The protest, organized by Climate Defenders, New York Communities for Change (NYCC), Oil and Gas Action Network and Planet over Profit, took place just one day after an estimated 50,000 to 75,000 people marched the streets of New York City to urge President Biden to curtail the use of fossil fuels.

The action also builds on a global movement calling for central banks and financial regulators to tighten regulations on fossil fuel investments that included an action at the Jackson Hole Economic Symposium last month and a series of protests last week in New York City targeting banks, private firms and financial institutions for funding the fossil fuel industry.

According to organizers, 149 people had been arrested by the time Monday’s demonstration came to an end in what was the largest climate-related civil disobedience in New York City since 2014’s Flood Wall Street action, where more than 100 protesters were arrested.

“We have to show the urgency and anger that exists over the climate crisis,” said Jonathan Westin, executive director of the Climate Organizing Hub and a participant in the action. “One of the main ways we can get off of fossil fuels is by getting banks and financial institutions to stop funding the fossil fuel companies, the pipelines, the liquefied natural gas projects.”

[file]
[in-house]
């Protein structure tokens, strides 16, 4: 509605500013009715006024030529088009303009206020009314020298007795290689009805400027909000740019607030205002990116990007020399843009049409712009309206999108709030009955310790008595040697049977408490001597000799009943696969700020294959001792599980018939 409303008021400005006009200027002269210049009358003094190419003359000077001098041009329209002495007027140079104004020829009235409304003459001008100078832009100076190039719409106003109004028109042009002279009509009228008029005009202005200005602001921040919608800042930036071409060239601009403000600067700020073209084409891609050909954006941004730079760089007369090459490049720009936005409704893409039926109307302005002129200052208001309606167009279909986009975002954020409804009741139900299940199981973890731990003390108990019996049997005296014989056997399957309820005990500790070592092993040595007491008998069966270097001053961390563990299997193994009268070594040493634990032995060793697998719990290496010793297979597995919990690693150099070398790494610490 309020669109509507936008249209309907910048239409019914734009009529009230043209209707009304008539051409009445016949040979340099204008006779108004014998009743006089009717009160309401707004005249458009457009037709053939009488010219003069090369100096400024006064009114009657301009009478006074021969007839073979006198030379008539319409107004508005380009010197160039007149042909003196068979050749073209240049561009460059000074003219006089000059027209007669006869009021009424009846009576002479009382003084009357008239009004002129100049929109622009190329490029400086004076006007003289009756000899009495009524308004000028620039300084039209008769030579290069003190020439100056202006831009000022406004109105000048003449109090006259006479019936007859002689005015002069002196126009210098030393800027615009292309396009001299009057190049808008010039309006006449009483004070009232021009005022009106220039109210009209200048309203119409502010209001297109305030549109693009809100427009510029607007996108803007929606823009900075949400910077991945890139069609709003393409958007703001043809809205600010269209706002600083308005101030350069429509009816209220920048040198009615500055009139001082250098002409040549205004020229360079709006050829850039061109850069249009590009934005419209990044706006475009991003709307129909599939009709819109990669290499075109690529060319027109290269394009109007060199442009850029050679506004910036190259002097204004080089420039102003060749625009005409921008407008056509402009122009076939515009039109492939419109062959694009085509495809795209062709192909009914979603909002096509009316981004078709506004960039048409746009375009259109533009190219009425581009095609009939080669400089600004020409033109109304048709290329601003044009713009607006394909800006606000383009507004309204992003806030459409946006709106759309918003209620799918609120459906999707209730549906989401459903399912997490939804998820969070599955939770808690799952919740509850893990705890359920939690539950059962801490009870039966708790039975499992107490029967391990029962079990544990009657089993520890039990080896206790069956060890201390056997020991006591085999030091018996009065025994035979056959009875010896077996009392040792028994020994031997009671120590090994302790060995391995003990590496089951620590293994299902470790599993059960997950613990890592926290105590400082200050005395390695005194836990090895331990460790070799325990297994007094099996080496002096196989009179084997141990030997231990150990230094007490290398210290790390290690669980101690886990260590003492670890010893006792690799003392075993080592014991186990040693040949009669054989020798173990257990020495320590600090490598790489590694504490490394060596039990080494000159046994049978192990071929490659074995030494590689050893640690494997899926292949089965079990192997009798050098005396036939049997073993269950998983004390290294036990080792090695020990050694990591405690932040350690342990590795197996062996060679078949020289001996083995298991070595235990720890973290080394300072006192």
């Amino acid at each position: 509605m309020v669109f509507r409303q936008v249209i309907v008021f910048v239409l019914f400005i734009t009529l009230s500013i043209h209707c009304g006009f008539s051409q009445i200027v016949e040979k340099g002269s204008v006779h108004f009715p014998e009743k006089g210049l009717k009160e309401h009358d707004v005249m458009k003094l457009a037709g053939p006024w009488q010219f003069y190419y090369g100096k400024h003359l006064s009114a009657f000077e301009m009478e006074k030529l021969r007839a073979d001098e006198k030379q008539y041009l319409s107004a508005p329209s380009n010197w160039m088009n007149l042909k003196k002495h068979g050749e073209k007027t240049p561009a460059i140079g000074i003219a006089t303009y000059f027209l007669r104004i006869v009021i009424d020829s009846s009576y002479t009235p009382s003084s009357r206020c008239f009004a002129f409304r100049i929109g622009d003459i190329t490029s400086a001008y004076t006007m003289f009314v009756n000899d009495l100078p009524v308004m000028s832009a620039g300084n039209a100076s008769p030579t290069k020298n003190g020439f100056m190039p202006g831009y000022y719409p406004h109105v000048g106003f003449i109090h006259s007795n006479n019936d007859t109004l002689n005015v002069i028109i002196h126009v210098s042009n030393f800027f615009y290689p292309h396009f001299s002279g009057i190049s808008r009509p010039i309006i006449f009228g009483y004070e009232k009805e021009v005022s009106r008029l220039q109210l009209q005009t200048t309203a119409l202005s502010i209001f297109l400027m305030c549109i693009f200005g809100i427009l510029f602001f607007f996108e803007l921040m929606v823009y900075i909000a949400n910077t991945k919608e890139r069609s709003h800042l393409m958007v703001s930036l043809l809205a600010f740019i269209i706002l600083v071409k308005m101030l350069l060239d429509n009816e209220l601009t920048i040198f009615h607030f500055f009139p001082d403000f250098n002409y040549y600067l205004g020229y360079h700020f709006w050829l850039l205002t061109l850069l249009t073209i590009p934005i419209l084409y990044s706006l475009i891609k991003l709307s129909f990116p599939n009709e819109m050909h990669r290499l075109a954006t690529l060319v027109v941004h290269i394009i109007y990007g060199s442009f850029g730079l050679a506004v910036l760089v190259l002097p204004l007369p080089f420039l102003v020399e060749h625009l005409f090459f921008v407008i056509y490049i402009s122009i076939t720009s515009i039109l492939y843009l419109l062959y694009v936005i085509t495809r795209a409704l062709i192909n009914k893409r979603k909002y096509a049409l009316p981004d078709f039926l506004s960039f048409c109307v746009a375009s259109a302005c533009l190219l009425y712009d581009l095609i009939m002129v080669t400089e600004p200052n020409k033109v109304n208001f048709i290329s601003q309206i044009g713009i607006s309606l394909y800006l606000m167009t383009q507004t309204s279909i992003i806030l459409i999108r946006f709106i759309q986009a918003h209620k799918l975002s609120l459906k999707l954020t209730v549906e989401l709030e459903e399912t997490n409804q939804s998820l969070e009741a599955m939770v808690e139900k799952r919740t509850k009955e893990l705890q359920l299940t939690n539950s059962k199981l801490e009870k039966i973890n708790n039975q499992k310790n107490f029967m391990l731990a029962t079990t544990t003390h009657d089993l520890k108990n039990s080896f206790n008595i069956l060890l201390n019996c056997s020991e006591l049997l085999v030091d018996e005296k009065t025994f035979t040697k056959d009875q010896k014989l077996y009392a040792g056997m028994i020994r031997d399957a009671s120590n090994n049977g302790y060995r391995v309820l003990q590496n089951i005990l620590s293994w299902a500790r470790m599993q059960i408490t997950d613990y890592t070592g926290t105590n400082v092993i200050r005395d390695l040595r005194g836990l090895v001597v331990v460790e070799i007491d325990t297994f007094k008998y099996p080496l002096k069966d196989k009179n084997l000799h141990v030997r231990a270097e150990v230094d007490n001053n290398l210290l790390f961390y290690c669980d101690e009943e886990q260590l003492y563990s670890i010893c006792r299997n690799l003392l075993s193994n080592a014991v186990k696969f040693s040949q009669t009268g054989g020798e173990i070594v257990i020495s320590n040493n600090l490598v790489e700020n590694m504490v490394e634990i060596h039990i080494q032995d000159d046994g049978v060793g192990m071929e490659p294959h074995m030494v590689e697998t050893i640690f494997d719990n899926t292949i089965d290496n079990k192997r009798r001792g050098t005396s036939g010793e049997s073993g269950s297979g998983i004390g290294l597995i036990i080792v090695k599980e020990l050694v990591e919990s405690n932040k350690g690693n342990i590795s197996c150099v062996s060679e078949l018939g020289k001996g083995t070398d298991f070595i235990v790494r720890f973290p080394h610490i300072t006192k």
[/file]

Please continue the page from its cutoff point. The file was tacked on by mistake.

The protesters called on Federal Reserve Chair of the Board Jerome Powell and Kevin Stiroh, executive vice president of the New York Federal Reserve Branch, to regulate fossil fuel financing on Wall Street. Their demands amplify global calls for a one-for-one capital requirement on fossil fuel investments, which would require financial institutions to put up a dollar of their own funds for every dollar they invest in fossil fuels to cover any future losses caused by the projects.

As the warming climate fuels extreme weather disasters, financial damages from climate change grow, but the world’s largest banks continue to funnel billions into the fossil fuel sector.

Of the banks most aggressively financing fossil fuels since world governments committed to phase them out as part of the Paris Agreement of 2016, the top four are based in the U.S., the largest historic emitter of greenhouse gasses.